Studying Sexual Infidelity
The scientific study of sexuality has faced the problem of finding a neutral terminology to describe behavior that often elicits strong moral sentiments. EMS, the abbreviation of extramarital sex, is a common convention used in scholarly papers. Philip Blumstein and Pepper Schwartz (1983) employ a nonjudgmental term, non-monogamy, which they apply to married and cohabiting couples, heterosexual or same-sex, who have sex outside of their union. Adultery is a narrower, legal concept. Adultery refers to voluntary sexual intercourse, either between a married man and someone who is not his wife or between a married woman and someone who is not her husband. Although an unmarried partner may have an adulterous relationship with a married person, only married people have extramarital sex. The epidemiological literature in public health focuses on the number of sexual partners. This approach to measuring sexual behavior distinguishes secondary sex partners, who are defined by reference to a primary sex partner (i.e., the person reported to be the most important or frequent sexual partner). The primary partner is typically a spouse, cohabitor, or steady date. Married people who have multiple or secondary sex partners are assumed to have had extramarital sex.
The accuracy of sex data depends on the respondents' recall and candor. People have difficulty remembering sexual activities from the distant past. Also, because sexual infidelity is what survey experts describe as "sensitive" behavior, people may be embarrassed or reluctant to admit infidelities, particularly if an infidelity is not really characteristic of their usual patterns. This reporting bias could mean that survey estimates of extramarital sex and secondary partners are understated. Critics of sex surveys have challenged the validity of data, because men, on average, report a higher number of partners than women do. This pattern is seen in the United States, Great Britain, Norway, and Canada. Close examination of sex data does not suggest widespread problems. The problem is limited to a few men who skew the results by reporting extremely high numbers of sex partners.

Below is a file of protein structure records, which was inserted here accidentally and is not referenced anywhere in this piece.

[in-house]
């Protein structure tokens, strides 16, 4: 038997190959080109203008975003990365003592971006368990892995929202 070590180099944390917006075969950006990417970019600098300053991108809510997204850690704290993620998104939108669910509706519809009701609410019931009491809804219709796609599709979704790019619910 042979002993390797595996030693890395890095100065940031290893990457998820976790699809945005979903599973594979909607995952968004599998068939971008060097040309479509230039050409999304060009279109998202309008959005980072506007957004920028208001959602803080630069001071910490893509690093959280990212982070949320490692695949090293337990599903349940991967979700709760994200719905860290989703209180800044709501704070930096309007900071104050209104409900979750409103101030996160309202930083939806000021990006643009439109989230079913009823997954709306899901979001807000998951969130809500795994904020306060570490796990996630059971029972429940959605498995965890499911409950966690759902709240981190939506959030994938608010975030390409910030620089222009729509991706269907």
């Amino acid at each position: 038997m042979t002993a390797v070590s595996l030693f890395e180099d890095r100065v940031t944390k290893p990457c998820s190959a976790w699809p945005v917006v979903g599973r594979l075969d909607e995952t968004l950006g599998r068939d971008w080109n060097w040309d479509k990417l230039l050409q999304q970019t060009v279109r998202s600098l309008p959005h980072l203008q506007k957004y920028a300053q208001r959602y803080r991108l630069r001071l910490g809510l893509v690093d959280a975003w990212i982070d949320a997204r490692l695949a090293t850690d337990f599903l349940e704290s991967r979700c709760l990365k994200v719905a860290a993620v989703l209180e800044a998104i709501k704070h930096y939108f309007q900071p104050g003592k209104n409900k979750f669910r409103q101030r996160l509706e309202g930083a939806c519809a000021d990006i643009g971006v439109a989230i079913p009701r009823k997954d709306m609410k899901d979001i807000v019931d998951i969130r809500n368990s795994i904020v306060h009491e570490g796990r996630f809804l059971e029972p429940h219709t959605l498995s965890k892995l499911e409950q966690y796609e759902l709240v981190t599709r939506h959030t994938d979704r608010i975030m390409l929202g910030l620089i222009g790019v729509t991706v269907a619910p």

Data quality is not a new concern. To discourage under-reporting of sexual behavior, Alfred Kinsey's pioneering sex studies of the 1930s and 1940s used complex cross-checks and aggressive interviewing techniques. Kinsey's estimates of the population engaging in extramarital sex—half of married men at some point and a quarter of married white women by age 40—were startlingly high. As statistical experts of the day noted, it is impossible to determine the validity and reliability of Kinsey's findings. His figures may have resulted from his biased volunteer sample, which was skewed toward prisoners, divorcees, and others whose sexual experiences were not representative of the U.S. population at large. The limitations of the historical data make it impossible to determine with much confidence whether the incidence of sexual fidelity has changed over time for U.S. husbands and wives.
Because of the sensitive nature of their topics, sex studies, including recent ones, have encountered heated political opposition. As a consequence, much research on extramarital sex has been based on dubious sources, such as readers who are sufficiently motivated to mail back a magazine questionnaire on sex. Largely in response to the AIDS crisis, however, several countries fielded large, nationally representative sample surveys of sexual behavior in the 1990s. In the English-speaking world, two surveys in 1992—the British National Survey of Sexual Attitudes and Lifestyles (Wellings et al. 1994) and the U.S. National Survey of Health and Social Life (Laumann et al. 1994)— have contributed to our understanding of sexual partnering.
Contemporary interview surveys have devoted considerable attention to improving the quality of sex data. Researchers go to great lengths to develop, pretest, and refine their questionnaires. To insure the integrity of their scientific samples, they work hard to secure interviews with sample persons who are difficult to locate or reluctant to be interviewed. They make special efforts to conduct confidential interviews out of earshot of other household members. Anonymous, self-administered questionnaires that work well for sensitive questions are combined with face-to-face interviews where clarification is needed. For example, interviewers collect complicated rosters for the start and end dates of sexual relationships; these can be used to determine if there are overlaps in time that would indicate sexual infidelity. Data are analyzed for consistency and compared to results from other surveys.
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